Blog Entry: March 6, 2018
For me, art is a universal language. It can be created by anyone and enjoyed by everyone. It can be grand, theatrical, and flashy or it can be quiet, intimate, and private. It brings joy, gives us hope, comforts us in grief, and takes us through a range of emotions. It can be preserved in museums or professionally delivered on stage, but it is also at our dinner tables, in our schools, on our commute to work, and in our ear buds. It’s all around us. On some level we are always engaging with or celebrating art. We are all feeling the wonderful influence of creativity and inspiration on a daily basis. And I cannot feel more privileged to help the New Orchestra of Washington (NOW) to build a community around this good feeling we all feel.
But I’ve gotten ahead of myself. I’m not your typical art enthusiast. Art has always been in my life, but my talents have always been far behind my ambition! As a child I played trumpet and felt so proud to perform Star Wars, but a 5th grade concert was probably my peak. I tried learning guitar, but my mom found out that my guitar teacher was actually teaching me how to pretend to practice, rather than actually play. I sang in a church children’s choir, but these days I shouldn’t be allowed to sing anywhere other than inside my car as I’m blasting the radio. When it came to art class in school, my parents said any grade was fine, despite expecting A’s elsewhere – they just knew I didn’t have the magic touch. I tried my hand at theater, on stage in middle school, but I got the hint when they moved me off stage and into sound production in high school. I had a knack for writing once winning a poetry competition and becoming professional journalist, but it couldn’t keep my interest.
Despite the realization of my own artistic limitations, my enthusiasm and energy for art hasn’t faded. I still marvel at paintings. I keep a list of classic literary novels that I’m working my way through on my kindle. My wife, Leslie, is a hobby photographer and we create a dynamic duo with nature’s landscapes, trading the lens and explaining the next best shot to take. Music for me ranges from listening to a NOW concert to an iconic movie score to 80’s hair band metal to top billboards country music to 90’s alternative rock. I just cannot get enough art in my life, so I’m always finding new ways to infuse art into my daily life.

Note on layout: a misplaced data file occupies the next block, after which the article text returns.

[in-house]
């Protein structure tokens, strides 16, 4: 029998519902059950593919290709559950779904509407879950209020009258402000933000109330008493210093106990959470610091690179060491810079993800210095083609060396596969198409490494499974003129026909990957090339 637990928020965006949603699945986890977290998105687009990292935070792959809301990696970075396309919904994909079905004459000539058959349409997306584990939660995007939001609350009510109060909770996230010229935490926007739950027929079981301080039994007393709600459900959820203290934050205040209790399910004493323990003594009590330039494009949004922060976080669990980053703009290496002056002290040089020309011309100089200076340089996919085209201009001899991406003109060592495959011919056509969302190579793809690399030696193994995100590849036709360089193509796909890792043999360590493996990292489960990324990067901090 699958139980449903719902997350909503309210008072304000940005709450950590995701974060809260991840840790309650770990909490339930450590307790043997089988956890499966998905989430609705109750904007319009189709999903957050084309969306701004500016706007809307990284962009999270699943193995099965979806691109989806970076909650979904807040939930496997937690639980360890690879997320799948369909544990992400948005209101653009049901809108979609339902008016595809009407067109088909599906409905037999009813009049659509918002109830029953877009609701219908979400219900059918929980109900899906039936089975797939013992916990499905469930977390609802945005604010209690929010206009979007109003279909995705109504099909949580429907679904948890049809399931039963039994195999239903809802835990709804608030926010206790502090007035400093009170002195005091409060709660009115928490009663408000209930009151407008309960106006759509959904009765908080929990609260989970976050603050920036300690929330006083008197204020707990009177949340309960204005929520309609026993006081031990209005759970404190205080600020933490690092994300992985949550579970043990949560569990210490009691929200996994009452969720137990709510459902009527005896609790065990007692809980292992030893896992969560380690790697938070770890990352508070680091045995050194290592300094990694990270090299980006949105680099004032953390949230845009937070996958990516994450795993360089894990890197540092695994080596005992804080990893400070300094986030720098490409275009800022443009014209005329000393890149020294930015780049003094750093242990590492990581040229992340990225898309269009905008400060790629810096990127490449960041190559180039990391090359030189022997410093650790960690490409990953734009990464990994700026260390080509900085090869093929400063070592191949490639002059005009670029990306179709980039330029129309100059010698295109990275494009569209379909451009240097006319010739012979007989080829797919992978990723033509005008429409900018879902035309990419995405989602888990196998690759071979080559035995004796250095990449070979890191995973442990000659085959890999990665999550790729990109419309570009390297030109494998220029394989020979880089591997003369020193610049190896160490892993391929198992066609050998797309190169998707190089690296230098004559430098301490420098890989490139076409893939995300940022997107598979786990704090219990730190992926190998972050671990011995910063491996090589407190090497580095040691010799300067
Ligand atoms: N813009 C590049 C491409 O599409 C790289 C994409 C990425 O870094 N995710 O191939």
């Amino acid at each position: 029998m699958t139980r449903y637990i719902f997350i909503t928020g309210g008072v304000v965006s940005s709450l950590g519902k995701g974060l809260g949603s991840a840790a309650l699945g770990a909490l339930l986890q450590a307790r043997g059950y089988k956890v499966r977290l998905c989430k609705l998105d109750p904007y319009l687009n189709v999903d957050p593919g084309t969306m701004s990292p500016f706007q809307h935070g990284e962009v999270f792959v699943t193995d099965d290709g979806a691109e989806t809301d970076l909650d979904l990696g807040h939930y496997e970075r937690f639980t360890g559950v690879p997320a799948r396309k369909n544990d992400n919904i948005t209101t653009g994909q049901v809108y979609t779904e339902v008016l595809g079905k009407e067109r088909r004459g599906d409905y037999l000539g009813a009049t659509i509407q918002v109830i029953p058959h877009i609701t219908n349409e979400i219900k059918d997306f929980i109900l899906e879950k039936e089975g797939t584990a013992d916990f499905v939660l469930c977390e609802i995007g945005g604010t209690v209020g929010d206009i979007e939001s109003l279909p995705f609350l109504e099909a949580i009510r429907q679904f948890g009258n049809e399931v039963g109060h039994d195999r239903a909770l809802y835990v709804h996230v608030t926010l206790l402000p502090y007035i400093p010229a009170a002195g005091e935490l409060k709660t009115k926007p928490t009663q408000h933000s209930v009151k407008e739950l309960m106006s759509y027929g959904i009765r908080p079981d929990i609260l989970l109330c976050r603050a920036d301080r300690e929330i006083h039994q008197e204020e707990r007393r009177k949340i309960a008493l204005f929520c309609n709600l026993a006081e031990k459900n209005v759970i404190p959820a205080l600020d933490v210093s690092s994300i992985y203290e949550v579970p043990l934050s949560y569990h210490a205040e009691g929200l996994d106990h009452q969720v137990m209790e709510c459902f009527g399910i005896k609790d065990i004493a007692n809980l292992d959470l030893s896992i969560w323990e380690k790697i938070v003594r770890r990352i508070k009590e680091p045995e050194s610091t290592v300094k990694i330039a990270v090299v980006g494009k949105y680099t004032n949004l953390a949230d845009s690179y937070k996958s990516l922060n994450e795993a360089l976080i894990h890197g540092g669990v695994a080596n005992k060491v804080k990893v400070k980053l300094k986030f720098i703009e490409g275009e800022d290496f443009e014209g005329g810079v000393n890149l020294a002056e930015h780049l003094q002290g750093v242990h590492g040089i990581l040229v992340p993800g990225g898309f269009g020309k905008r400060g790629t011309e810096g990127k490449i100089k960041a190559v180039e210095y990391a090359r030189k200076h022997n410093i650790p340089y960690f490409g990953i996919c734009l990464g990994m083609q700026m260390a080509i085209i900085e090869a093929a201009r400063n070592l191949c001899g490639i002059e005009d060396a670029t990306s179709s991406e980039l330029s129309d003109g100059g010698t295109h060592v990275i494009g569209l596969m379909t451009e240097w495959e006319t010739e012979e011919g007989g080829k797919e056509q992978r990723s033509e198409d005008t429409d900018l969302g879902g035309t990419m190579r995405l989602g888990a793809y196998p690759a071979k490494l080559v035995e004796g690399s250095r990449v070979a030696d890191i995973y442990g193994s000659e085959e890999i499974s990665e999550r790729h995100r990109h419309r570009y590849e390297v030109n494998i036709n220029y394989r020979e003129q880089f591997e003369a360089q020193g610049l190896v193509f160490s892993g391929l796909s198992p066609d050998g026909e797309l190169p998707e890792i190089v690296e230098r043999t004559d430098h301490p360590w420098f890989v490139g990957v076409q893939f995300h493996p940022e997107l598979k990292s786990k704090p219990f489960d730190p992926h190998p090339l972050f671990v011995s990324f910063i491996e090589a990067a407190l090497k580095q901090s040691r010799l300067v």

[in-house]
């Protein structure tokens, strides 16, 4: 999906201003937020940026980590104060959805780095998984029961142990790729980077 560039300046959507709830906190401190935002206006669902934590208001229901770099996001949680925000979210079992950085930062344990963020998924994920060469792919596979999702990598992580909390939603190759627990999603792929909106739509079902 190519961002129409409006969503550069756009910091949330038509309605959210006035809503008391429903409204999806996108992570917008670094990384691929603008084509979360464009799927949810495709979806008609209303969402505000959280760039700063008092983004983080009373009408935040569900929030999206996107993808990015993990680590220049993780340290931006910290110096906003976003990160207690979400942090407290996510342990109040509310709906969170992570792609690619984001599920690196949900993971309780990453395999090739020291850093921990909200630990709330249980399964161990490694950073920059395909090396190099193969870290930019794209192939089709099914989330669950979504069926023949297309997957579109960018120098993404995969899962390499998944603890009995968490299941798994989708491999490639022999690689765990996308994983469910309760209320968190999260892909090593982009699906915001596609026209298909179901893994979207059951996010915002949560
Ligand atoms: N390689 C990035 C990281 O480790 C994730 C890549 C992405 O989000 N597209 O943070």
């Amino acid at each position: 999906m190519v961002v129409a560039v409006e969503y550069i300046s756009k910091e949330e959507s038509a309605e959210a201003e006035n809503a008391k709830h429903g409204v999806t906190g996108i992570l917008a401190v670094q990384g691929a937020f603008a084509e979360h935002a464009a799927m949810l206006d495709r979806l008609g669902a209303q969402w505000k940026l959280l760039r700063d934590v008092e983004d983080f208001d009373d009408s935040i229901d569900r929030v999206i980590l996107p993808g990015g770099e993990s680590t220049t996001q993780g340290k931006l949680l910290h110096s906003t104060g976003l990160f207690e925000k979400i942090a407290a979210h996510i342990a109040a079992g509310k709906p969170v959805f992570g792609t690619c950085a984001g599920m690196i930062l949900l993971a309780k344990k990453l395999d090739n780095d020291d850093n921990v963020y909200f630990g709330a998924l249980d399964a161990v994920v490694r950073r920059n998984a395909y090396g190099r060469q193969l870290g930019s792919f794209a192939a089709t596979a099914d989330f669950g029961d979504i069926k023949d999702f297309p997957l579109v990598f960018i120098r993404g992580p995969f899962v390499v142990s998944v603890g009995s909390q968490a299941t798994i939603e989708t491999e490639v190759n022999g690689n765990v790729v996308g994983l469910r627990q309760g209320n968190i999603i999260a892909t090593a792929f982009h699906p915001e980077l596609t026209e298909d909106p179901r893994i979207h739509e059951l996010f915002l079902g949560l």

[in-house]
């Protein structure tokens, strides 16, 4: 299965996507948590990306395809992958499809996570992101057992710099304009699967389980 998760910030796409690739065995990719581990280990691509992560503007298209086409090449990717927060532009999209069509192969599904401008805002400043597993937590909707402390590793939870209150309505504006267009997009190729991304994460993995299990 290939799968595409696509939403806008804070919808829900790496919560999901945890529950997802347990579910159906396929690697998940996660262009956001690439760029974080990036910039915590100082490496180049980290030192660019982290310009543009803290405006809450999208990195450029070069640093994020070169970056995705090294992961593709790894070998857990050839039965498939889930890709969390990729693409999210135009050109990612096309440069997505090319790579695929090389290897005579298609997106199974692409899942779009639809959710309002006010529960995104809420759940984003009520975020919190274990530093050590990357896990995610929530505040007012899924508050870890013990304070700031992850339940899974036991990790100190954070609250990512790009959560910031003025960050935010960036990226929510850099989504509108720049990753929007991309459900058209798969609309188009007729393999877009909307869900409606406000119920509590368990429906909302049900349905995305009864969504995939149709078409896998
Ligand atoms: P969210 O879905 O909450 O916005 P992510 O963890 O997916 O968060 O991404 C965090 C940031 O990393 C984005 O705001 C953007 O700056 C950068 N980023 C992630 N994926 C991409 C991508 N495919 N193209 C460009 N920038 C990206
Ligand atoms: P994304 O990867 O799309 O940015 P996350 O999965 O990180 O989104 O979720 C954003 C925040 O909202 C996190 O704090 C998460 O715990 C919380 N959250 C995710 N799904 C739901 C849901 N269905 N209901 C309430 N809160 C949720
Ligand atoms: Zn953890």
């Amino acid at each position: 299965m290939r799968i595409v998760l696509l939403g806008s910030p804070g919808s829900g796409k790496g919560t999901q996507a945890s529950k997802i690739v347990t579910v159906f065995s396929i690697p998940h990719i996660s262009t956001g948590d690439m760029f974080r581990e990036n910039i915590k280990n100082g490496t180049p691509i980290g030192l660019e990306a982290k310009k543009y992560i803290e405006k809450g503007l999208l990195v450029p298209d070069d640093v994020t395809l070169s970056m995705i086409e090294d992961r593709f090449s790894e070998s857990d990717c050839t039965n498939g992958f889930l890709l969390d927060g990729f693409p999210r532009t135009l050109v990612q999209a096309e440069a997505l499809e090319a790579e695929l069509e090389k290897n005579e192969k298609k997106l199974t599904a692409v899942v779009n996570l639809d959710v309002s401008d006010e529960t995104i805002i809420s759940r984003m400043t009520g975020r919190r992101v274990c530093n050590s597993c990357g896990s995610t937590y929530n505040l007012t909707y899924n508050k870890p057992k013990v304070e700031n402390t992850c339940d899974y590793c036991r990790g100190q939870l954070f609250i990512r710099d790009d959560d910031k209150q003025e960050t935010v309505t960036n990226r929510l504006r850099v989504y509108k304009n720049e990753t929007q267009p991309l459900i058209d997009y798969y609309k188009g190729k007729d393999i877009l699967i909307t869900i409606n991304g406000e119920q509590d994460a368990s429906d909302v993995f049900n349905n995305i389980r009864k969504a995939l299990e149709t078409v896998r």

And while I have this passion, this energy I find that my peers, and most everyone, really, seems reluctant to engage in a community based on art. I find people saying “well I’m not an artist” or “I love art but I’m not a nobel prize poet” or “Music is everything to me, but I cannot play so I probably wouldn’t join an art group.” We hold art in such high esteem that we exclude ourselves from the very company we want to be keeping – that of artists and people who love art! Here we have this beautiful, inspiring, creative force and we hesitate to celebrate it with other people because we feel we need to be a piano virtuoso in order to be admitted to a conversation.
I’m so excited to be a part of this Arts Matter initiative. It’s energizing to just be myself – a guy running a tech company who doesn’t play, can’t act, can’t sing but who LOVES art – and to find such a beautiful and supportive community with NOW.
I hope that this can be the start of a movement. That our sheer love of art will manifest a community who comes together to share their stories of who they are, how they celebrate/engage with art and what art means to them.
We can use art to build a community that believes diversity, intersectionality, and inclusion are basic tenants of human decency, universally acknowledged and accepted. We can use art as our language to connect with one another, to embrace one another, and to lift each other up.
Together we will build something incredible.